Theologian Carl Trueman spoke of the importance of balance:

[T]he need for balance is absolutely crucial if the church is to witness God’s truth to the world, and a failure to speak the whole counsel of God is a critical weakness in our testimony as Christians.

He was talking about the need for an equal mental attention to systematic theology and biblical theology, but we take his point.

In the 1970-80s, eschatology was IN. A whole generation of people grew up with Left Behind, Hell Houses at Halloween, and even music on the topic (I Wish We’d All Been Ready).

By the 1990-2000s, eschatology was OUT. Seminaries didn’t focus on it too much, which resulted in a host of graduates for a generation with little attention paid to the subject. In the 2020’s eschatology is back, but not the dispensational flavor, but amillennial.

Theological myopia sets in. Neglect of the whole counsel of God stirs a narrowing of your worldview, which soon enough, views ONLY your pet doctrine or theory. Don’t let that happen to you.

How to stop hyper-focus from happening?


What can help us keep our theology balanced? Of course, the Bible, first and foremost. Read it widely. Read it frequently. The more grounded in the Word you are the more you will stand upon solid ground. If not, you’ll end up cherry picking verses out of context that you want to support your pet theory in conversation (or papers, or tweets). Choose a balanced Bible Reading Plan.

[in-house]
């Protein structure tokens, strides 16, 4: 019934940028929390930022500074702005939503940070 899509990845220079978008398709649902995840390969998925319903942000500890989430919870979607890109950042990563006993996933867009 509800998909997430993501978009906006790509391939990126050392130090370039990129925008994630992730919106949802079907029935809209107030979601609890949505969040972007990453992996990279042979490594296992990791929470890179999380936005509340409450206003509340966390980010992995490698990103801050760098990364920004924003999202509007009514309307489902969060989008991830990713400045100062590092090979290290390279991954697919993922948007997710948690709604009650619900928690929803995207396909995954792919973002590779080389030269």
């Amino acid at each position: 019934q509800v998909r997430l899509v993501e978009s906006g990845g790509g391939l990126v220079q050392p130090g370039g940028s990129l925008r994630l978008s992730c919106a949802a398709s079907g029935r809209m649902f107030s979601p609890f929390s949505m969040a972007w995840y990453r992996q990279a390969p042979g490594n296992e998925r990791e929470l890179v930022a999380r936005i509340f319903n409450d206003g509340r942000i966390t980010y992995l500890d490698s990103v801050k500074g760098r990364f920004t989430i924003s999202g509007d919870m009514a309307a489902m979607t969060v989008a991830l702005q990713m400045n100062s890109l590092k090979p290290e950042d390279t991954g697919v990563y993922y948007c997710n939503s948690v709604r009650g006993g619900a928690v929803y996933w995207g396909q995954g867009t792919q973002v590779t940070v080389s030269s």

Apart from your own pastor each week, I’m sure you listen to sermons and podcasts online. Listen to a few different ones. I listen to both women and men, cultural issues oriented and theology oriented. I listen to a variety of preachers; some of them are from today and some are from long ago. I read books on different topics, not just the one or two topics I especially enjoy. I am sensitive to the guidance of the Spirit when I’m reading the Bible for new topics to follow up on. Lately I’ve followed up on a couple chapters in Romans (sin AKA Hamartiology) and the Blood of Christ. Absorb material from different eras. I enjoy current magazines but also pamphlets from the past, from the 1800s all the way down to Augustine.


In my discipling of younger women, I always tell them to seek the Holy Spirit in prayer. It’s a common refrain from me, but it’s a truism. His ministry is to point us to truth. He is the Illuminator. He convicts of sin. He keeps our heart aligned with God’s affections and our mind transforming every day. He is our greatest resource! Ask Him to keep you balanced. Ask Him to help you find appropriate middle ground.


If you engage on social media through blogs, tweets, Instagram, or other, look over what you have produced lately to see if you’re drifting into a narrowing. Scan backward and get an idea of the flavors of your output. There is a difference between following up on a topic deeply for a while, and succumbing to a rut where that is all you ever think about, pray about, write about. Social media is a conversation but it is also a chronicle. It can be your own keeper of your recent interests. Check it to see how you’re doing!

We can all pray for what martyr Jim Elliot sought:

Lord, give me firmness without hardness, steadfastness without dogmatism, and love without weakness.”

Jim Elliot, quoted in The Berean Call, Bend, Oregon, March 1997


Christian writer and Georgia teacher's aide who loves Jesus, a quiet life, art, beauty, and children.